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04-04-2013, 07:46 PM   #16
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QuoteOriginally posted by derekkite Quote
It must be a bit different up here. I see Canon low end dslr's in Walmart, and London Drugs has a very good camera displays at all the stores I've seen. They have a full line of Nikon, Canon, Olympus, Pentax and Sony dslr's as well as point and shoots. The last store I was in had some Sigma lenses for Pentax mount. As well there are stores in the larger cities. I'm in the middle of nowhere so I'm stuck with online purchases. I doubt if you would get online purchases if the name isn't at places where people see cameras.
Ah, but you live in Canada. We live in the US and have had to live with Pentax USA. Cry for us.

04-04-2013, 07:54 PM   #17
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“I’m not going to beat you up on full frame, because I’m sure that horse has been beaten. In a way, I don’t really need full frame. I’m super happy with the product that I have. The weight of it, the weather sealing, just the overall size of the product. Maybe somebody needs full frame, but it’s not for me."

Right, so this is kind of consistent with a lot of the research that we’ve done internally and it’s a little bit rewarding, and I guess that’s my big surprise. If you follow what the Internet says and you read the forums, the only way that Pentax is going to survive is full frame. Well, the Pentaxians are saying, “Just keep doing what you’re doing." Let’s work on optics, let’s work on the size of the camera, or the weather resistance, and battery life and resolution and start paying attention to—continue paying attention to—the camera the way it is.
04-04-2013, 08:39 PM - 3 Likes   #18
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new VP wants high-spending enthusiasts to switch to Nikon

QuoteOriginally posted by ogl Quote
“I’m not going to beat you up on full frame, because I’m sure that horse has been beaten. In a way, I don’t really need full frame. I’m super happy with the product that I have. The weight of it, the weather sealing, just the overall size of the product. Maybe somebody needs full frame, but it’s not for me."

Right, so this is kind of consistent with a lot of the research that we’ve done internally and it’s a little bit rewarding, and I guess that’s my big surprise. If you follow what the Internet says and you read the forums, the only way that Pentax is going to survive is full frame. Well, the Pentaxians are saying, “Just keep doing what you’re doing." Let’s work on optics, let’s work on the size of the camera, or the weather resistance, and battery life and resolution and start paying attention to—continue paying attention to—the camera the way it is.
He seems to be saying that if you want full frame you should switch systems. While it is probably true that the majority of users do not want or need full frame, it is also true that the majority of users do not spend much on camera gear. The type of customer who wants full frame is also the type of customer who spends a lot on lenses and other gear. One high-spending enthusiast can generate far higher profits for a company than five or more "typical" consumers who buy a low-end body and one or two consumer zooms. Pentax should focus less on the typical consumer and more on the minority of consumers who purchase the bulk of the more-expensive gear with higher profit margins. This executive seems quite happy to let the high-spending consumers defect to Canon and Nikon. We all know that a lot of high-spending forum participants have followed this path. It's nice that he wants to study them, but he seems hell-bent on accelerating the process.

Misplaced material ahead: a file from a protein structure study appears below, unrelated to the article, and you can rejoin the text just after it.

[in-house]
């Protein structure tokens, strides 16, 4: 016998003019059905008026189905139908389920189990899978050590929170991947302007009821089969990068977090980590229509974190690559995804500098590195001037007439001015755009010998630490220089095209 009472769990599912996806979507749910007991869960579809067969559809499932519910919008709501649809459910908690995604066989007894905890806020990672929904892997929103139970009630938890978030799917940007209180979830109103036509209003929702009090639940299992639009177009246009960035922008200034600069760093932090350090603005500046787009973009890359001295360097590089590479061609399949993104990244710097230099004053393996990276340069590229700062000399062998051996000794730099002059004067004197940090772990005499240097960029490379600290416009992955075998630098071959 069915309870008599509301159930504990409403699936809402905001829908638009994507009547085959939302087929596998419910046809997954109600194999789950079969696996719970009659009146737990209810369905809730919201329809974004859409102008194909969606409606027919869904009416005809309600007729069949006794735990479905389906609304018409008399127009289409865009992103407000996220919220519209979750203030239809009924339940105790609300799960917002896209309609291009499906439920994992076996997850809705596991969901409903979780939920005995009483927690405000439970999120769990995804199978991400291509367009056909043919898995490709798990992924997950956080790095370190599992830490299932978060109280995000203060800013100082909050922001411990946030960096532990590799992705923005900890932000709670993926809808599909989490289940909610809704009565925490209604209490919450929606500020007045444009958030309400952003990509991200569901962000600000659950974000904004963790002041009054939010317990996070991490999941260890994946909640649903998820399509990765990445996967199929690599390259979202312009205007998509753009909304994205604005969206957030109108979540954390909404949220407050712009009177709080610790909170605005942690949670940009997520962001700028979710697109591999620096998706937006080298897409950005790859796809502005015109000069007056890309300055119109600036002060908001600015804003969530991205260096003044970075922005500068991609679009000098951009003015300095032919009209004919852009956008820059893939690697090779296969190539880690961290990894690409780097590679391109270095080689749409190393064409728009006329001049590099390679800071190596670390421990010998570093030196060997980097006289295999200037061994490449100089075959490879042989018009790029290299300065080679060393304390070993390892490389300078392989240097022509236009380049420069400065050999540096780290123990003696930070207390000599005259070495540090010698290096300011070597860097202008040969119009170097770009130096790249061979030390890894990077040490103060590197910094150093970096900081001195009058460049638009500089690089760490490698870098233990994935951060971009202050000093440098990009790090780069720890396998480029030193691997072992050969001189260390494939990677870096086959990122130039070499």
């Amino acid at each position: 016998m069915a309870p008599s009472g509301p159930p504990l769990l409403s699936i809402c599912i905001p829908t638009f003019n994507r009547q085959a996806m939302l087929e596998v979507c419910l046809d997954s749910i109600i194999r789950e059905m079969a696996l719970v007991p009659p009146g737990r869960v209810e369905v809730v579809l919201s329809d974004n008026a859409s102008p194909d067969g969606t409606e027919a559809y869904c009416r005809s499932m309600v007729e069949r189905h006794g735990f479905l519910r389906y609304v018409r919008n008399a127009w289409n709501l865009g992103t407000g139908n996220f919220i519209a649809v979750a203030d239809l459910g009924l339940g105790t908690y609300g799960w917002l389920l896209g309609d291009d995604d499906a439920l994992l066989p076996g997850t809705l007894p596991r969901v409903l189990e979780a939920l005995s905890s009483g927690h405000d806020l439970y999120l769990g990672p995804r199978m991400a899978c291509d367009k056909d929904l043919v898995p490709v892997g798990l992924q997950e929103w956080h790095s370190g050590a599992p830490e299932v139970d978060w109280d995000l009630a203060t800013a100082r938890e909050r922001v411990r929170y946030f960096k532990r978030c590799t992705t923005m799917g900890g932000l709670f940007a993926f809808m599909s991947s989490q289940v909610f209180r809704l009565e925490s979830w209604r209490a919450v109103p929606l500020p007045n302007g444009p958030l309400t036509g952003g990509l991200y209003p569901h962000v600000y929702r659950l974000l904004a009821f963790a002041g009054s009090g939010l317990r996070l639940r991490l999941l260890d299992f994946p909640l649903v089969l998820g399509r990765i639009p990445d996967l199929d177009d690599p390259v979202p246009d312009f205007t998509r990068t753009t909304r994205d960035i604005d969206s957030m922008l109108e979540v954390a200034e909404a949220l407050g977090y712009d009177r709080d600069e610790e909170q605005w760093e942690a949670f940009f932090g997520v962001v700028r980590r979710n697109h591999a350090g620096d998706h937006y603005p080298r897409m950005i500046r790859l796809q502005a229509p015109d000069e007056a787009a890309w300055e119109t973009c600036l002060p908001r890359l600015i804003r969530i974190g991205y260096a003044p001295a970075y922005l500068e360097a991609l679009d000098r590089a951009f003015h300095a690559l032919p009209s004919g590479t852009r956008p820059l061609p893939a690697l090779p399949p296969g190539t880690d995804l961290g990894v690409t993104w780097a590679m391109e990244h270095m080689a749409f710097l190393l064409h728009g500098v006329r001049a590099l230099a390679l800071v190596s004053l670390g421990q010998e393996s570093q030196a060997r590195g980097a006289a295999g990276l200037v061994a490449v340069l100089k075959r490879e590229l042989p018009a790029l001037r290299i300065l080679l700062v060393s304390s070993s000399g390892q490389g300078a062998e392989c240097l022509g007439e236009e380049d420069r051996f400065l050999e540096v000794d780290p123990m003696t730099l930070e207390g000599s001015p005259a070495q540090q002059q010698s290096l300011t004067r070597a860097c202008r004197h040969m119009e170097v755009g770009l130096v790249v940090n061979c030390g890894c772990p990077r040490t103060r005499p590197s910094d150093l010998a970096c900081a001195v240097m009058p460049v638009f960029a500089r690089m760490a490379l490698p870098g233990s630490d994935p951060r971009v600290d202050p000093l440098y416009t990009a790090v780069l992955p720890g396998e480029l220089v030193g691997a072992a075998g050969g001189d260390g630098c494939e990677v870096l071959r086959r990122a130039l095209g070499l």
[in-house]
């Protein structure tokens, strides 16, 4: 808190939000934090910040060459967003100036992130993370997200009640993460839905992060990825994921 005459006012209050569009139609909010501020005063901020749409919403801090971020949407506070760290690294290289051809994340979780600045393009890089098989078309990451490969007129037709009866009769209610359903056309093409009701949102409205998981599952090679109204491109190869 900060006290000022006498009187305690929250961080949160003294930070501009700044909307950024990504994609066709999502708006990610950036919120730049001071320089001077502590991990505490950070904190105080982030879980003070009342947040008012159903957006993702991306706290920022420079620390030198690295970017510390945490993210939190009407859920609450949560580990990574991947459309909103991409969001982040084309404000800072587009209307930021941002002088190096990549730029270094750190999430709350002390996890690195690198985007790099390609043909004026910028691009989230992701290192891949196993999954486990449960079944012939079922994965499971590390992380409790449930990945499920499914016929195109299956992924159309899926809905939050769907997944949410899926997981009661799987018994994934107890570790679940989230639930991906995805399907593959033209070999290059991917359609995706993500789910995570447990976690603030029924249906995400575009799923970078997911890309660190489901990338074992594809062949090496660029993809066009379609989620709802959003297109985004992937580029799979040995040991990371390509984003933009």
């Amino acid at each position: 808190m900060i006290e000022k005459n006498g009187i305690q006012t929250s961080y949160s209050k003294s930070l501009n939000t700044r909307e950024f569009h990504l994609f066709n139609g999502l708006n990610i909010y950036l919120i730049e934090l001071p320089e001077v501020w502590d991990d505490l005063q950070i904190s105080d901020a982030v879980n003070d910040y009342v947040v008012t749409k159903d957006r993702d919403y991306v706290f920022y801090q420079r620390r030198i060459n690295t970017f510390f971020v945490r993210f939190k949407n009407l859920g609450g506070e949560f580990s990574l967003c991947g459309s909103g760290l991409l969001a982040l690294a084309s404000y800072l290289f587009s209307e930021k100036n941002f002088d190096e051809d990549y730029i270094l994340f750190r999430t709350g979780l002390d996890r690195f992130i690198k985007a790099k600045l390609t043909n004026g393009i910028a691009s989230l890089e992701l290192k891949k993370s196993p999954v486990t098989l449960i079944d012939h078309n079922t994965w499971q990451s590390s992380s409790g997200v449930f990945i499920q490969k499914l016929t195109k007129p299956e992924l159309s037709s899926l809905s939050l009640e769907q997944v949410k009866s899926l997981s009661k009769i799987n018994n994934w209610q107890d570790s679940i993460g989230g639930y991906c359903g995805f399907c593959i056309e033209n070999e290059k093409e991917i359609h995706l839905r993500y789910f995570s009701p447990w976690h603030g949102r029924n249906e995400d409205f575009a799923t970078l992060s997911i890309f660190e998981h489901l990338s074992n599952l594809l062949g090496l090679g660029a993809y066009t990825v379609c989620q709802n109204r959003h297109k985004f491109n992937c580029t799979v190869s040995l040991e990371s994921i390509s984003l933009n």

Ugh!!

Dan
04-04-2013, 09:09 PM - 2 Likes   #19
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There are plenty of high-spending APS-C users, too.

04-04-2013, 09:37 PM - 2 Likes   #20
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QuoteOriginally posted by deadwolfbones Quote
There are plenty of high-spending APS-C users, too.
Yes, that's certainly true, but it misses the point. My point is that the composition of high-spending consumers is very different from the composition of consumers as a whole. The group of high spenders does not just contain full frame advocates, but they are much more strongly represented in that group. For example, it may be that only 10 percent of all consumers want full frame, but perhaps half of the high-spending consumers do. If true, this would have important implications for the profitability of full frame. By not offering a full frame option Pentax may be writing off half of their high-spending consumers.

Dan
04-04-2013, 09:41 PM   #21
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Nice interview deadwolfbones, thank you for doing the piece. Jim hit the nail on the head when he said the B&M stores felt like they got burned with Hoya. Good luck to him getting Pentax products back into the stores.

As for the FF response, that's a little disappointing from my perspective. I'm one of the FF hopefuls, and I'm surprised we weren't more represented. I know we are a smaller population, but past has shown we can be a vocal bunch (though apparently only on the internet?).

Regardless, Pentax HQ is working FF concepts, if they find a good enough niche they'll fill it whether customers currently know they "need" it or not.

Last edited by jeffshaddix; 04-04-2013 at 09:48 PM.
04-05-2013, 05:45 AM   #22